A variety of large barracuda.
(SS-319: displacement 1,525 (surfaced), 2,415 (submerged); length 311'9"; beam 27'3"; draft 15'3"(mean); speed 20.25 knots (surfaced), 8.75 knots (submerged); complement 81; armament 10 21-inch torpedo tubes, 1 5-inch, 1 40 millimeter 1 20 millimeter, 2 .50-caliber machine guns; class Balao)
Becuna (SS-319) was laid down on 29 April 1943 at Groton, Conn., by the Electric Boat Co.; launched on 30 January 1944; sponsored by Mrs. George C. Crawford; and commissioned on 29 May 1944, Lt. Cmdr. Henry D. Sturr in command.
After shakedown training out of New London, Conn., the submarine headed for the Pacific and arrived in Pearl Harbor, Territory of Hawaii, on 29 July 1944. She conducted additional training in the Hawaiian Islands before departing Oahu on 23 August for her first war patrol. After patrolling for a month without spotting anything but aircraft, the submarine surfaced on the afternoon of 25 September; and her lookouts spied a convoy of three merchantmen escorted by a destroyer. Becuna submerged and fired a spread of six torpedoes. While she evaded a depth-charge attack, her crew heard an explosion but could not verify any sinking. She had a similar experience on 8 October when she launched torpedoes at a heavily escorted tanker north of Palawan Passage in the Philippines. Again her crew heard two distinct explosions but were too busy dodging depth charges to observe the results of the attack. The following day, however, the submarine recorded her first verifiable success when she joined Hawkbill (SS-366) in sinking the 1,943-ton freighter Tokuwa Maru. Though she also claimed to have destroyed two tankers out of the convoy, postwar examination of Japanese records failed to verify those kills. Later in October, Becuna put into Fremantle, Australia, for refit.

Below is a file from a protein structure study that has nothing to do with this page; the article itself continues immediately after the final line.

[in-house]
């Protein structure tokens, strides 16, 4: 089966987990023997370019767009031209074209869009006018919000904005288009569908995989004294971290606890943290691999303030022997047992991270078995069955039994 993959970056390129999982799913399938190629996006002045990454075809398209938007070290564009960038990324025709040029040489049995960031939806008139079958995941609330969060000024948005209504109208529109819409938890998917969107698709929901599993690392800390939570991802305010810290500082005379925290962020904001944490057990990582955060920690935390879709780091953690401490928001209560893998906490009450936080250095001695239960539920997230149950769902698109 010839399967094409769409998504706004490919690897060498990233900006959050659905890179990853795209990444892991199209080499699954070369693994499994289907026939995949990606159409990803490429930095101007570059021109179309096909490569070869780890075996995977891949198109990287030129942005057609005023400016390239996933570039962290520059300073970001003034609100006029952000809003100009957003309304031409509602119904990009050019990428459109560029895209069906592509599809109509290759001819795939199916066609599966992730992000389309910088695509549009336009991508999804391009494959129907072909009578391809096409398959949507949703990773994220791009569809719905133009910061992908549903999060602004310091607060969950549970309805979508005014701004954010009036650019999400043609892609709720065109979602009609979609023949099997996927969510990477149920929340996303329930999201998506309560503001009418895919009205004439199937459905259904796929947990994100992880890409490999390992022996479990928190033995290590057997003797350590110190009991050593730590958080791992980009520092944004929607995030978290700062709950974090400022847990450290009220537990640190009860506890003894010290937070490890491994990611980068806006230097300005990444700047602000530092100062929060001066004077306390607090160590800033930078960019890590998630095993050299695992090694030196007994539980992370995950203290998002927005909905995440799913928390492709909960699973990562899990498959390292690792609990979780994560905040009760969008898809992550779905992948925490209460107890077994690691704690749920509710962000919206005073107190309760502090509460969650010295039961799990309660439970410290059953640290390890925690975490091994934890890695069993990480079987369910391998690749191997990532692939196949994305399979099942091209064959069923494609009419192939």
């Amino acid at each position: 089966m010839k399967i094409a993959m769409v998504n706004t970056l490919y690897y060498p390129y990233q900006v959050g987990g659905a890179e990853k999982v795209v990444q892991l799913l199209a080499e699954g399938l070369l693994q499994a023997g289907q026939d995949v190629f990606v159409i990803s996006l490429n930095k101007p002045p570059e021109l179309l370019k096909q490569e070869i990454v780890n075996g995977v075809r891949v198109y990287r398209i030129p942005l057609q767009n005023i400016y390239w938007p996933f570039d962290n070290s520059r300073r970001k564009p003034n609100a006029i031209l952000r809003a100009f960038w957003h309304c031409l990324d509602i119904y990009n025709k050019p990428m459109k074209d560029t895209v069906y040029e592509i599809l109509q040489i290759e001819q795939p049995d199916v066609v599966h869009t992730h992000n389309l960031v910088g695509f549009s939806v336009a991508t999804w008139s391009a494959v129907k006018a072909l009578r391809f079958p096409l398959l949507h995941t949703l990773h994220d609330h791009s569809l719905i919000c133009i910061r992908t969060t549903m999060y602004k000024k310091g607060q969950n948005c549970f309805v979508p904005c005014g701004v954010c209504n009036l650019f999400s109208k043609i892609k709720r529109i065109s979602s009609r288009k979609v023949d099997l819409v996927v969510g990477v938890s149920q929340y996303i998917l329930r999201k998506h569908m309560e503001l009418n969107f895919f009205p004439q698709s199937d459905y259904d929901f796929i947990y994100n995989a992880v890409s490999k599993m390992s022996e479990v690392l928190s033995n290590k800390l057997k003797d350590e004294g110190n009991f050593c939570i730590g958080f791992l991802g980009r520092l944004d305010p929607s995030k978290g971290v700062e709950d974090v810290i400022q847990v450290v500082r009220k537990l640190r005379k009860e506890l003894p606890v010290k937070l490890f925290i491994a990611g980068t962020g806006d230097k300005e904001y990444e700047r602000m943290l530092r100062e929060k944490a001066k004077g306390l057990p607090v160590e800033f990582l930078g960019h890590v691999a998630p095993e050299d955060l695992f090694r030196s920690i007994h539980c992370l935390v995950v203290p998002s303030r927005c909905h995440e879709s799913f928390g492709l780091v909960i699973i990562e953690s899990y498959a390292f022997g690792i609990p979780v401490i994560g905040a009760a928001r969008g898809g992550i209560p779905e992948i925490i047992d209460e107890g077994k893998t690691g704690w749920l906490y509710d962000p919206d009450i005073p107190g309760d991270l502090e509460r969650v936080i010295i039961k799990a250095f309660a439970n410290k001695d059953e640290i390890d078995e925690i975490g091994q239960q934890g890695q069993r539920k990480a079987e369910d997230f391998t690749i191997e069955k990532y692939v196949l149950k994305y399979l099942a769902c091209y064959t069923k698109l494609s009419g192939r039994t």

On 16 November 1944, the submarine stood out of Fremantle and embarked on her second war patrol. She cruised the waters off the southern coast of Indochina on the prowl for any Japanese fleet units. On 23 December, two days before Christmas, Becuna encountered heavy cruiser Ashigara and light cruiser Oyodo, mistakenly identified as a Yamato-class battleship and a Nachi-class cruiser. Lack of time, however prevented the submarine from achieving a favorable setup before they entered Cam Ranh Bay. The remainder of the patrol proved almost equally unsuccessful. She destroyed mines and, on her way back to Fremantle, sank two sea trucks with her deck gun just north of Lombok Strait.
After refit at Fremantle in January 1945, Becuna embarked on her third war patrol in February. She returned to the coast of French Indochina where she encountered a Japanese convoy off Cap Padaran on the morning of 22 February. She fired a spread of torpedoes at the merchant tanker Nichiryu Maru and sent the enemy to the bottom. For her trouble, the submarine endured a barrage of 70 depth charges from two escort vessels before escaping. The remainder of the patrol proved to be a fruitless search for enemy shipping, after which time she put into Subic Bay, Luzon, for refit. Her fourth war patrol, carried out in May and early June, proved totally unsuccessful. The submarine made no enemy contacts whatsoever.